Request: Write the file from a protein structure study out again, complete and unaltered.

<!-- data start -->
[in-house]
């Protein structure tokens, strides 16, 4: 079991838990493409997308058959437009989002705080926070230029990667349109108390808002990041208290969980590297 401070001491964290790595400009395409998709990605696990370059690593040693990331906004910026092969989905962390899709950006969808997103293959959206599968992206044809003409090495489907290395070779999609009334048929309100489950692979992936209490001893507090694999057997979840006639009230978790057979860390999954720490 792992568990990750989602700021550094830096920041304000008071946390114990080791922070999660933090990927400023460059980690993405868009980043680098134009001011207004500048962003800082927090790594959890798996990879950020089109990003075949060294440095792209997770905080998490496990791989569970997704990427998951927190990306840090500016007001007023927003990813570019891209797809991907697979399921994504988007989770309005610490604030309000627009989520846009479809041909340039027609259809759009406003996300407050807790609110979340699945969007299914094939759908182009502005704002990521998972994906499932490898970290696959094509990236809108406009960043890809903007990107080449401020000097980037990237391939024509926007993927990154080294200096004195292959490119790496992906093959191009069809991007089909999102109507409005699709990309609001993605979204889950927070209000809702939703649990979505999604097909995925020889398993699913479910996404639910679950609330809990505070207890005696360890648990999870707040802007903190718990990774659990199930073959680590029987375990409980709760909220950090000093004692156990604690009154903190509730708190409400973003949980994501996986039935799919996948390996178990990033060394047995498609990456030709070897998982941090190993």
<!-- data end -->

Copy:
[in-house]
């Protein structure tokens, strides 16, 4: 079991838990493409997308058959437009989002705080926070230029990667349109108390808002990041208290969980590297 401070001491964290790595400009395409998709990605696990370059690593040693990331906004910026092969989905962390899709950006969808997103293959959206599968992206044809003409090495489907290395070779999609009334048929309100489950692979992936209490001893507090694999057997979840006639009230978790057979860390999954720490 792992568990990750989602700021550094830096920041304000008071946390114990080791922070999660933090990927400023460059980690993405868009980043680098134009001011207004500048962003800082927090790594959890798996990879950020089109990003075949060294440095792209997770905080998490496990791989569970997704990427998951927190990306840090500016007001007023927003990813570019891209797809991907697979399921994504988007989770309005610490604030309000627009989520846009479809041909340039027609259809759009406003996300407050807790609110979340699945969007299914094939759908182009502005704002990521998972994906499932490898970290696959094509990236809108406009960043890809903007990107080449401020000097980037990237391939024509926007993927990154080294200096004195292959490119790496992906093959191009069809991007089909999102109507409005699709990309609001993605979204889950927070209000809702939703649990979505999604097909995925020889398993699913479910996404639910679950609330809990505070207890005696360890648990999870707040802007903190718990990774659990199930073959680590029987375990409980709760909220950090000093004692156990604690009154903190509730708190409400973003949980994501996986039935799919996948390996178990990033060394047995498609990456030709070897998982941090190993």